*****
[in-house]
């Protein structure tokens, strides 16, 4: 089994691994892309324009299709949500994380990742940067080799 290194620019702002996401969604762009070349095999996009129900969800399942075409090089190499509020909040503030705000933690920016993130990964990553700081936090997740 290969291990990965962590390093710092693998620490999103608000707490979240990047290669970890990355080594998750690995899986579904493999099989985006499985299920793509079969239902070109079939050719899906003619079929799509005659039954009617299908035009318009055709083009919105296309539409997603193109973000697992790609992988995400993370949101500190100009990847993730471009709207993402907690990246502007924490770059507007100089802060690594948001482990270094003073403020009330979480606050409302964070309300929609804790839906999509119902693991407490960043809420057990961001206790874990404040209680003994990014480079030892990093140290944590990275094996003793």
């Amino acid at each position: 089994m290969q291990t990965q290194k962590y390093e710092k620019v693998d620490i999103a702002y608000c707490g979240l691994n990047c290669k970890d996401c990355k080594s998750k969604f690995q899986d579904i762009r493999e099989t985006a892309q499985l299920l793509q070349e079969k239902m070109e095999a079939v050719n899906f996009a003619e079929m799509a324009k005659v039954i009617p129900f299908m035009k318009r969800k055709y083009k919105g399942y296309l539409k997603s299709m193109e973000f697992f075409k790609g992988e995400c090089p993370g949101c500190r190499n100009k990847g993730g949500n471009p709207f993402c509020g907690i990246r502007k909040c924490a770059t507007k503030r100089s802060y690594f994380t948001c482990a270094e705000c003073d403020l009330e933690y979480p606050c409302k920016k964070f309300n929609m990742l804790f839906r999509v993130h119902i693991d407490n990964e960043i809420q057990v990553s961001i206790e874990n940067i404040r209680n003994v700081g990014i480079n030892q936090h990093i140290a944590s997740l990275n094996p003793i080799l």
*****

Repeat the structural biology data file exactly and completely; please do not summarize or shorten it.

[in-house]
């Protein structure tokens, strides 16, 4: 089994691994892309324009299709949500994380990742940067080799 290194620019702002996401969604762009070349095999996009129900969800399942075409090089190499509020909040503030705000933690920016993130990964990553700081936090997740 290969291990990965962590390093710092693998620490999103608000707490979240990047290669970890990355080594998750690995899986579904493999099989985006499985299920793509079969239902070109079939050719899906003619079929799509005659039954009617299908035009318009055709083009919105296309539409997603193109973000697992790609992988995400993370949101500190100009990847993730471009709207993402907690990246502007924490770059507007100089802060690594948001482990270094003073403020009330979480606050409302964070309300929609804790839906999509119902693991407490960043809420057990961001206790874990404040209680003994990014480079030892990093140290944590990275094996003793």
């Amino acid at each position: 089994m290969q291990t990965q290194k962590y390093e710092k620019v693998d620490i999103a702002y608000c707490g979240l691994n990047c290669k970890d996401c990355k080594s998750k969604f690995q899986d579904i762009r493999e099989t985006a892309q499985l299920l793509q070349e079969k239902m070109e095999a079939v050719n899906f996009a003619e079929m799509a324009k005659v039954i009617p129900f299908m035009k318009r969800k055709y083009k919105g399942y296309l539409k997603s299709m193109e973000f697992f075409k790609g992988e995400c090089p993370g949101c500190r190499n100009k990847g993730g949500n471009p709207f993402c509020g907690i990246r502007k909040c924490a770059t507007k503030r100089s802060y690594f994380t948001c482990a270094e705000c003073d403020l009330e933690y979480p606050c409302k920016k964070f309300n929609m990742l804790f839906r999509v993130h119902i693991d407490n990964e960043i809420q057990v990553s961001i206790e874990n940067i404040r209680n003994v700081g990014i480079n030892q936090h990093i140290a944590s997740l990275n094996p003793i080799l």